The Fifth Act: America’s End in Afghanistan
By Elliot Ackerman
In case you’ve put the whole awful subject out of your mind by now, this book, by a battle-hardened marine, is a reminder that our (the USA’s) exit from Afghanistan was not a thing of beauty.
Ackerman’s attempts – together with other combat veterans with whom he served and assorted free-lancers – to rescue their Afghan helpers, are the main story. It’s presented interleafed with personal post-combat scenes and his own reflections on the high-level policy decisions that precipitated the hasty, ill-planned, American withdrawal.
It’s very well written. The author’s lean, unembellished style put me in mind of the Personal Memoirs of Ulysses S Grant, Commander General of the Union Armies during our Civil War and later 18th President of the United States. There may be something about the direct experience of war that cuts the fat off the prose.
Here are samples:
“Never before had America engaged in a protracted conflict with an all-volunteer military that was funded through deficit spending.”
“Medevacs are called in with three priority levels. The highest is urgent, which is for ‘loss of life or limb.’ The next is priority, ‘patient’s condition is stable but requires care.’ The last is routine, ‘personnel’s condition is not expected to worsen significantly.’
“The dead are routine.”
One imagines that wars are won on the battlefield, but they are partly fought on the plane of public opinion, where the last shots are often fired by the opinion-shapers. The author takes note of other sites (South Korea, and Niger, to name two) where our troops hold the peace (really, the cease-fire), taking sporadic casualties equal to those we suffered in Afghanistan – without any public clamor for withdrawal.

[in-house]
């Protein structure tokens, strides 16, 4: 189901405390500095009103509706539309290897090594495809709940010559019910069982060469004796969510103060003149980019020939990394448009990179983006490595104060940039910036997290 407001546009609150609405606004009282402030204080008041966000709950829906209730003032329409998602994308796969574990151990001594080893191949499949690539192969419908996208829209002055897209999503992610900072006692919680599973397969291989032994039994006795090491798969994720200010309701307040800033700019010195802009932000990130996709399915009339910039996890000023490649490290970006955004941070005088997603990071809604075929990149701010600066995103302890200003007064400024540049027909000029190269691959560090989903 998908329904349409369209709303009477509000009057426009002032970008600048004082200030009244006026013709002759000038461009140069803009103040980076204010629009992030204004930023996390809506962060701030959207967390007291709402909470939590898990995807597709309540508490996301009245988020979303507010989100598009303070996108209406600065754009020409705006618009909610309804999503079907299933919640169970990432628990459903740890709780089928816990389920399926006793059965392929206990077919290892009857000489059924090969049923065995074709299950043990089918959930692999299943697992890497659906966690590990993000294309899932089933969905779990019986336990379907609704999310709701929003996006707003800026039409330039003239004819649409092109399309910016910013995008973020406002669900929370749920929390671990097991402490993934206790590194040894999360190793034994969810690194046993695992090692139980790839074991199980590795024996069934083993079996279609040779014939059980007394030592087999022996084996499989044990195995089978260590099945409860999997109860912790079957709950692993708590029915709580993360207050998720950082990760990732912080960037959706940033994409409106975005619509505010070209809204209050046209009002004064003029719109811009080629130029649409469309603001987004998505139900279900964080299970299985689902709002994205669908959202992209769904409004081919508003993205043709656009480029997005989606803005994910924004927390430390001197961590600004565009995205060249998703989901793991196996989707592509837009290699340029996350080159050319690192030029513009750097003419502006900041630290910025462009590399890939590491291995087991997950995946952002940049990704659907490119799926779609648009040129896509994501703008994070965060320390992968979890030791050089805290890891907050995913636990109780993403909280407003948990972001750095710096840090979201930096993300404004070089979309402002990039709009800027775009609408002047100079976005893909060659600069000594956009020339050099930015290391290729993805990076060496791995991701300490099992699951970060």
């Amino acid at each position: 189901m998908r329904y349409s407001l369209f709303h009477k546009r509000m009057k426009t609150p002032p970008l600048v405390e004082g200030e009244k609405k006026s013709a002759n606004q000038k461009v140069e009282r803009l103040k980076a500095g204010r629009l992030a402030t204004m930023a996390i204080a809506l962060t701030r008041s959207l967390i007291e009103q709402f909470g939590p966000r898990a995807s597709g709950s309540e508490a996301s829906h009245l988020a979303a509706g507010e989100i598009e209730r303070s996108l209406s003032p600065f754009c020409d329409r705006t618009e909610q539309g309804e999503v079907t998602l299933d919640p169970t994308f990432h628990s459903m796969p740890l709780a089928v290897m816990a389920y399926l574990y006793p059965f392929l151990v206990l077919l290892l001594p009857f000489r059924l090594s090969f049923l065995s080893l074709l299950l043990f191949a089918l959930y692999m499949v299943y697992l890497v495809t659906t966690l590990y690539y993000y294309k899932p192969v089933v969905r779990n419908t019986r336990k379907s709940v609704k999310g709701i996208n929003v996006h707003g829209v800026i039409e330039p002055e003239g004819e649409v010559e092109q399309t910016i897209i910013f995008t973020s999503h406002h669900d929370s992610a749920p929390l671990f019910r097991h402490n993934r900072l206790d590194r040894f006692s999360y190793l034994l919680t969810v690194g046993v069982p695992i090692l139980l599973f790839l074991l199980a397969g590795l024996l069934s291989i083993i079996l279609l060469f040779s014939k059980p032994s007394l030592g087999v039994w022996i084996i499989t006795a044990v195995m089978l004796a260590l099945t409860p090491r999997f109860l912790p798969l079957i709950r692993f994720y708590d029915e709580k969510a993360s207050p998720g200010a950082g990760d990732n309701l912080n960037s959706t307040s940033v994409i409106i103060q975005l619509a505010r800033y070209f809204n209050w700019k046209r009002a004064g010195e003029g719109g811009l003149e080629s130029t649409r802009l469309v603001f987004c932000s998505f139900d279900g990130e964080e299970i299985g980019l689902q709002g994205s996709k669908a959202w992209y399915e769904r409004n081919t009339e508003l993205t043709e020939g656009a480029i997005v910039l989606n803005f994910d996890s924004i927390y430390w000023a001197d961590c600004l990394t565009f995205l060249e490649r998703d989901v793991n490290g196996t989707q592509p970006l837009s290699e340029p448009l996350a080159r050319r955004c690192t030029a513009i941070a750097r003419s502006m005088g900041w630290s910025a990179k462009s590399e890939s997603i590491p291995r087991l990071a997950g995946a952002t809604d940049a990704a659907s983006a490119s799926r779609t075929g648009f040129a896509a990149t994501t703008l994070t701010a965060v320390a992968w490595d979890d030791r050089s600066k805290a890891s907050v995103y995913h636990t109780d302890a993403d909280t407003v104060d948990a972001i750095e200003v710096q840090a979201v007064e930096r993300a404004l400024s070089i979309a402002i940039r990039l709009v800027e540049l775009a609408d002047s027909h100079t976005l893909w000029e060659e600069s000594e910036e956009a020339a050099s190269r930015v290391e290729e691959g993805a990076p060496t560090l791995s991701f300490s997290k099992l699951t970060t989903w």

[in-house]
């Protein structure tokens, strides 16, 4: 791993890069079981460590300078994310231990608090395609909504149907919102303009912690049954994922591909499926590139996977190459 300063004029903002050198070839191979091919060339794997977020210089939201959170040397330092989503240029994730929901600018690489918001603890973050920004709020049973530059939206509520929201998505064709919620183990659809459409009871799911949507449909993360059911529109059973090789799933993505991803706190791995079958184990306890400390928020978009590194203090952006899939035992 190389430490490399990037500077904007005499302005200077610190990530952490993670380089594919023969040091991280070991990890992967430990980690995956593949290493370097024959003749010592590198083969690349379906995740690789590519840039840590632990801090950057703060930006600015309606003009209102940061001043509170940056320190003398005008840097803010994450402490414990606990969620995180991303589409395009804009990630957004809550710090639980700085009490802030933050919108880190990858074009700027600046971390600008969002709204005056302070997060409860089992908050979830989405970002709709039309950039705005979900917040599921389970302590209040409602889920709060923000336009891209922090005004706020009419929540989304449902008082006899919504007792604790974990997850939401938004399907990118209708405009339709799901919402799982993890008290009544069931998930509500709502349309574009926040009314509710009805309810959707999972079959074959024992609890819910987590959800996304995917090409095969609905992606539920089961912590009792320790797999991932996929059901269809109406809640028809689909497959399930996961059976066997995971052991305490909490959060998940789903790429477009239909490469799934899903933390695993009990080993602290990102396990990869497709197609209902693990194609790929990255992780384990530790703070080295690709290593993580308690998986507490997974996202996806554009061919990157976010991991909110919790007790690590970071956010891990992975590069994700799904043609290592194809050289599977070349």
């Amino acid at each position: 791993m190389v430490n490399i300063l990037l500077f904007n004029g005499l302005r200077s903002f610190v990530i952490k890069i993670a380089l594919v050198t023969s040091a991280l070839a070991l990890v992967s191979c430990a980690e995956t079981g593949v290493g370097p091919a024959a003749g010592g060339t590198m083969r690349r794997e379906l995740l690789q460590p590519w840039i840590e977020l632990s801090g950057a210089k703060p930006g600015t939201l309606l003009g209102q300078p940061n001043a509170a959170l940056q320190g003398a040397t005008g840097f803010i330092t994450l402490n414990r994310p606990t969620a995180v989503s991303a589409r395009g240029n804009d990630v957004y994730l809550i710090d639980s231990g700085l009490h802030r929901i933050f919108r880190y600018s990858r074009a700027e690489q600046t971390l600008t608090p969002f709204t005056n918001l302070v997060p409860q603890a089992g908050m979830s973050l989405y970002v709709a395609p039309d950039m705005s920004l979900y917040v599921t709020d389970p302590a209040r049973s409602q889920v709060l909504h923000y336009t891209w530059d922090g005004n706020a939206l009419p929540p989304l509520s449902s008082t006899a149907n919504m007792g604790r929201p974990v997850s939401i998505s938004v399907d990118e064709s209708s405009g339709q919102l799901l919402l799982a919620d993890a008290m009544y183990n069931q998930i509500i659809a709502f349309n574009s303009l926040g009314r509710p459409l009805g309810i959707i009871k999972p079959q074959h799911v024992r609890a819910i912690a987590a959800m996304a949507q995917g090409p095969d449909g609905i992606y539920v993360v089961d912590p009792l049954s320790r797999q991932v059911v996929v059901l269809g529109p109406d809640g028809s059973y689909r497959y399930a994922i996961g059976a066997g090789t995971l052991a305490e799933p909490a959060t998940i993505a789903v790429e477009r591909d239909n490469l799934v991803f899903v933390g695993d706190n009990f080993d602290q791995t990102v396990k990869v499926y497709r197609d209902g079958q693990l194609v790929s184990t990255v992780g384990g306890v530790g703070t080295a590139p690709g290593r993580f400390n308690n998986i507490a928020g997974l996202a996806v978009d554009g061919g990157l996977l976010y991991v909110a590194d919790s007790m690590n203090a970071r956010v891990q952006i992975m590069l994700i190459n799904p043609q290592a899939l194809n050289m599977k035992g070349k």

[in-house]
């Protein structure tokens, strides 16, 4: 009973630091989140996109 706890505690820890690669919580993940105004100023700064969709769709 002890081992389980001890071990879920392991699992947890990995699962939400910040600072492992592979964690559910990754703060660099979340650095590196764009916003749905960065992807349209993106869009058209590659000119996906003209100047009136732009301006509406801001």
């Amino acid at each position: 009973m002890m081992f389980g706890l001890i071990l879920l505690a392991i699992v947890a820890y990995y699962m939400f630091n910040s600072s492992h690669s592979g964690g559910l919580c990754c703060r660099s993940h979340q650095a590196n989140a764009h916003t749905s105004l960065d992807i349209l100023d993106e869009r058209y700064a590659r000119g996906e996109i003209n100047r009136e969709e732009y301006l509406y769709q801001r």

It’s said, before you start a revolution, make sure you have a means of escape. By the same token it should be said, before you engage your country in a war, have a means to keep the public on your side!
“In Afghanistan,” Ackerman notes, “there is a saying, ‘The Americans have the watches but the Taliban have the time.’”
The most gripping part of this story is still the author’s efforts, with his military teammates, to save Afghan allies who were now, with their families, in mortal danger from the Taliban. Each report is given as it unfolds on the ground. The reports are hair-raising. Successes depend on lucky chances, unswerving persistence and steadfast loyalty.
What motivates these people working to repair some of the wounds left by our exit from Afghanistan? So far as I can tell, it’s actually a high sense of personal honor. For that reason, this is an elevating read.